The expanse of the southwestern waters seemed like a desert today and, although we kept a sharp eye on the activity of passing Bulwer’s Petrels (Bulweria bulwerii) and Cory’s Shearwaters (Calonectris borealis), our team only managed a sighting of a young basking Loggerhead turtle (Caretta caretta) this morning. Since the western waters seemed void of cetaceans, our spotter decided to lead both our boats to the waters further east outside Ribeira Brava this afternoon.
Here our Stenella managed to meet both species of dolphin that we are permitted to snorkel with; the Atlantic spotted dolphins (Stenella frontalis) and two Short-beaked common dolphins (Delphinus delphis). While the spotted were moving in a large group of over 70 animals and curiously approached our boat, the common dolphin mother and her calf kept their distance. The common dolphins tend to be more abundant during the winter months with only tiny groups with calves remaining in the sheltered waters of the archipelago.
To stay together, dolphins constantly communicate with each other through a series of vocalisations which also include signature whistles, high-pitched calls that help the animals recognise and locate each other in the water. Signature whistles are particularly important for mothers and calves to prevent them from getting separated and have been recently been used in abundance studies of dolphins. These acoustic fingerprints may be another alternative to photo-identification and help scientists track different cetacean populations, including endangered ones.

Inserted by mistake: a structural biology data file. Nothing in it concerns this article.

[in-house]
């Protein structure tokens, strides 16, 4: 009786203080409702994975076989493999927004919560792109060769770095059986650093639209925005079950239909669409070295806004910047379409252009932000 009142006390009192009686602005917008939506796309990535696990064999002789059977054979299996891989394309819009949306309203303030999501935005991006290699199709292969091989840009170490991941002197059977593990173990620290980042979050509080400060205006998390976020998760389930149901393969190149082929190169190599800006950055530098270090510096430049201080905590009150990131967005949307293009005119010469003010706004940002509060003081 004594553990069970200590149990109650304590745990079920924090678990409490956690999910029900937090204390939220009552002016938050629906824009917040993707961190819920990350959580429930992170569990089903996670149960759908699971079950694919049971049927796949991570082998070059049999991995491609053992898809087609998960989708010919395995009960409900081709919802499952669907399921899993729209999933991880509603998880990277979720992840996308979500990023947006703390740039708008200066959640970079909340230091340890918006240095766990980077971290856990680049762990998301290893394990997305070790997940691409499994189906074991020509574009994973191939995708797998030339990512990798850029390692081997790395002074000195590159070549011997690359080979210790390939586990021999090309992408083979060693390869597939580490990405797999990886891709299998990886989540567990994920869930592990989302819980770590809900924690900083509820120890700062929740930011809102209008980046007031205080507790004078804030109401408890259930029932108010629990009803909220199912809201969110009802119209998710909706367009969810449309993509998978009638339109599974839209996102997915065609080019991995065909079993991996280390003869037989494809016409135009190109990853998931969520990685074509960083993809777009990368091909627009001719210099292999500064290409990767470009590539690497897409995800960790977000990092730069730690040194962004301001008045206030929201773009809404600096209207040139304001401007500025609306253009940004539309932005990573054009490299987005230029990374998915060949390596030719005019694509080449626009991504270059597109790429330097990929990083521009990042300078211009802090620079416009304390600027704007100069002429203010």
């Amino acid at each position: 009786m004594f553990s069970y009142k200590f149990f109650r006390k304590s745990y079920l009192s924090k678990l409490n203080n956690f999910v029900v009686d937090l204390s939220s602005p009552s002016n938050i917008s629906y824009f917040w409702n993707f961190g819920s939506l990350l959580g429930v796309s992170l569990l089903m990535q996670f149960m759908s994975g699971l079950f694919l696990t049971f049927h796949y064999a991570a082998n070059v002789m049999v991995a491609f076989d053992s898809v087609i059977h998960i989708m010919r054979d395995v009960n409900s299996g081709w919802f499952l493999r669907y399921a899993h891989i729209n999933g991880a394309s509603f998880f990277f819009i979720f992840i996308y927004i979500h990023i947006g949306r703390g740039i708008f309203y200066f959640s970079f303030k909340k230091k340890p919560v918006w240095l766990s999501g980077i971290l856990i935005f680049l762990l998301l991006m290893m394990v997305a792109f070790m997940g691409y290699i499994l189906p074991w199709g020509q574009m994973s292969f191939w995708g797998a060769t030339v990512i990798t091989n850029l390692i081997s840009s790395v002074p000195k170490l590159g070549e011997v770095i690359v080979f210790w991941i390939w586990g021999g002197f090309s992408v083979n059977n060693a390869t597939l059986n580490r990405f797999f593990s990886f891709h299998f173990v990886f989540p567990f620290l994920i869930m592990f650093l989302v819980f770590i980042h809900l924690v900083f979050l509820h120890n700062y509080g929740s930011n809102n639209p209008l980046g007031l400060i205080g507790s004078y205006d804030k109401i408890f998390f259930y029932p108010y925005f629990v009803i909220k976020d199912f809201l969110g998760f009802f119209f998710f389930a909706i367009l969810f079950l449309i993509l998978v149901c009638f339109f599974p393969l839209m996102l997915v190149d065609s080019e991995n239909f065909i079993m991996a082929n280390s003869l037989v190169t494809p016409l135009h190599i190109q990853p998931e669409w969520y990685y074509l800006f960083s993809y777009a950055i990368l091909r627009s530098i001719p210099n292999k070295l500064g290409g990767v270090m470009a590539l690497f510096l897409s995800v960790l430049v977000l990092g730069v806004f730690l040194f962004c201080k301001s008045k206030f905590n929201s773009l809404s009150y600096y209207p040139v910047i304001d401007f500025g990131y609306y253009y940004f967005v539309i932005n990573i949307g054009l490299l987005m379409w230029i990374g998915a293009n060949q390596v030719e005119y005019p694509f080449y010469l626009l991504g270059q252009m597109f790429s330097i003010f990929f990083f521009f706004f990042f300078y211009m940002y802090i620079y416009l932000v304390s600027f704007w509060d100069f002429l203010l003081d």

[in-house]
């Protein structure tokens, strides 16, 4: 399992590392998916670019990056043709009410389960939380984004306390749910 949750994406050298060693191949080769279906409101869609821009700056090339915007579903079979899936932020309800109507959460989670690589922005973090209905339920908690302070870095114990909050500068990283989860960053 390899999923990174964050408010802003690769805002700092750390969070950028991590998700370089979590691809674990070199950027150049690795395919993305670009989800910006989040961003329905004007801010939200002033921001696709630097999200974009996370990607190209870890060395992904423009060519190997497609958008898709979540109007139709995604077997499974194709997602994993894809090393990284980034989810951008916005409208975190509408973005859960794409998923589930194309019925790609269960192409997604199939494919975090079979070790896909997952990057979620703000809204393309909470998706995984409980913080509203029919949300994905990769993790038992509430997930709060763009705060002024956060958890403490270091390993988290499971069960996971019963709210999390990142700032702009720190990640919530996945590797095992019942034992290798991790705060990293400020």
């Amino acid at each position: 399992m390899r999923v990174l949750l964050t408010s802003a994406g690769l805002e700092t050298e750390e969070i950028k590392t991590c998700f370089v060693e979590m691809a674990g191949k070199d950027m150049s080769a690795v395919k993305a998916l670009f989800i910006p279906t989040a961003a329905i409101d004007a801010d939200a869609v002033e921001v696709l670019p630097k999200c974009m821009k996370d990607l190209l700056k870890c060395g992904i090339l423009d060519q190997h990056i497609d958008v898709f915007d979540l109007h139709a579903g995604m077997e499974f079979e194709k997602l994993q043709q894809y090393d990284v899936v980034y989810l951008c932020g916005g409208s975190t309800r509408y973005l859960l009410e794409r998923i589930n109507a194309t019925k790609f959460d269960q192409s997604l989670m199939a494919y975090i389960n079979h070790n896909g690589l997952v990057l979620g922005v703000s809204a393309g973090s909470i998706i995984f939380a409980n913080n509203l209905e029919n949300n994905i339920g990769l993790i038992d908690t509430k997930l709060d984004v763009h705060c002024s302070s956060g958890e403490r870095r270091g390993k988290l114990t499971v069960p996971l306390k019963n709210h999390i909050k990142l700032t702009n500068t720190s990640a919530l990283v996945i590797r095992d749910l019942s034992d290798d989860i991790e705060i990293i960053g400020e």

Doing this with Blainville’s beaked whales (Mesoplodon densirostris) will be more of a challenge. The animals only communicate in the deep to avoid predation by larger toothed whales such as orcas and are extremely timid in nature, a characteristic that was clearly visible during this afternoons sighting on the Ribeira Brava. Nonetheless the more non-invasive tools scientists have at their expense to conduct long-term research on cetaceans, the more we can learn about them in future.
By Paula Thake
Sightings of the day
15:00 Blainville’s beaked whales, Short-beaked common dolphins
10:00 No sighting
15:00 Atlantic spotted dolphins, Short-beaked common dolphins